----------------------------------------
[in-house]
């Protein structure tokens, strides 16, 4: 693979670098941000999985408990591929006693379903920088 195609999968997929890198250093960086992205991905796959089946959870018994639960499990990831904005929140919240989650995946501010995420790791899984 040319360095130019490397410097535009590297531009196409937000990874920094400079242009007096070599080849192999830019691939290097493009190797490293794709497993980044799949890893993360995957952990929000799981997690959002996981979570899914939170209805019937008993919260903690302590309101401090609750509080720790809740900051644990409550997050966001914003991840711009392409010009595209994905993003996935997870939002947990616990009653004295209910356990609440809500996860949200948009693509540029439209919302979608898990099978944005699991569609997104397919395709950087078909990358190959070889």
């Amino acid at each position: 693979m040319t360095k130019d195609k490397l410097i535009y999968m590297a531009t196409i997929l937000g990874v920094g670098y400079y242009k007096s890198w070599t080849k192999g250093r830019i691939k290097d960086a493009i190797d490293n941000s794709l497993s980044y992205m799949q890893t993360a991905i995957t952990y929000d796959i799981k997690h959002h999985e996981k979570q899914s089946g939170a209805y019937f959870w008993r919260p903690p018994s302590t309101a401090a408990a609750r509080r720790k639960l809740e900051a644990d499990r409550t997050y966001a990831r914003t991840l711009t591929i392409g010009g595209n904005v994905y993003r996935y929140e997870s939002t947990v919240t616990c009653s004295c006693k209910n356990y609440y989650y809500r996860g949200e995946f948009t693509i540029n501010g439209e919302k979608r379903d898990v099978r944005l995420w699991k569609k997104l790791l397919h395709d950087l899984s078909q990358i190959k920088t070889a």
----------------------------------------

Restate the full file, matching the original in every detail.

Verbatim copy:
[in-house]
């Protein structure tokens, strides 16, 4: 693979670098941000999985408990591929006693379903920088 195609999968997929890198250093960086992205991905796959089946959870018994639960499990990831904005929140919240989650995946501010995420790791899984 040319360095130019490397410097535009590297531009196409937000990874920094400079242009007096070599080849192999830019691939290097493009190797490293794709497993980044799949890893993360995957952990929000799981997690959002996981979570899914939170209805019937008993919260903690302590309101401090609750509080720790809740900051644990409550997050966001914003991840711009392409010009595209994905993003996935997870939002947990616990009653004295209910356990609440809500996860949200948009693509540029439209919302979608898990099978944005699991569609997104397919395709950087078909990358190959070889």
């Amino acid at each position: 693979m040319t360095k130019d195609k490397l410097i535009y999968m590297a531009t196409i997929l937000g990874v920094g670098y400079y242009k007096s890198w070599t080849k192999g250093r830019i691939k290097d960086a493009i190797d490293n941000s794709l497993s980044y992205m799949q890893t993360a991905i995957t952990y929000d796959i799981k997690h959002h999985e996981k979570q899914s089946g939170a209805y019937f959870w008993r919260p903690p018994s302590t309101a401090a408990a609750r509080r720790k639960l809740e900051a644990d499990r409550t997050y966001a990831r914003t991840l711009t591929i392409g010009g595209n904005v994905y993003r996935y929140e997870s939002t947990v919240t616990c009653s004295c006693k209910n356990y609440y989650y809500r996860g949200e995946f948009t693509i540029n501010g439209e919302k979608r379903d898990v099978r944005l995420w699991k569609k997104l790791l397919h395709d950087l899984s078909q990358i190959k920088t070889a």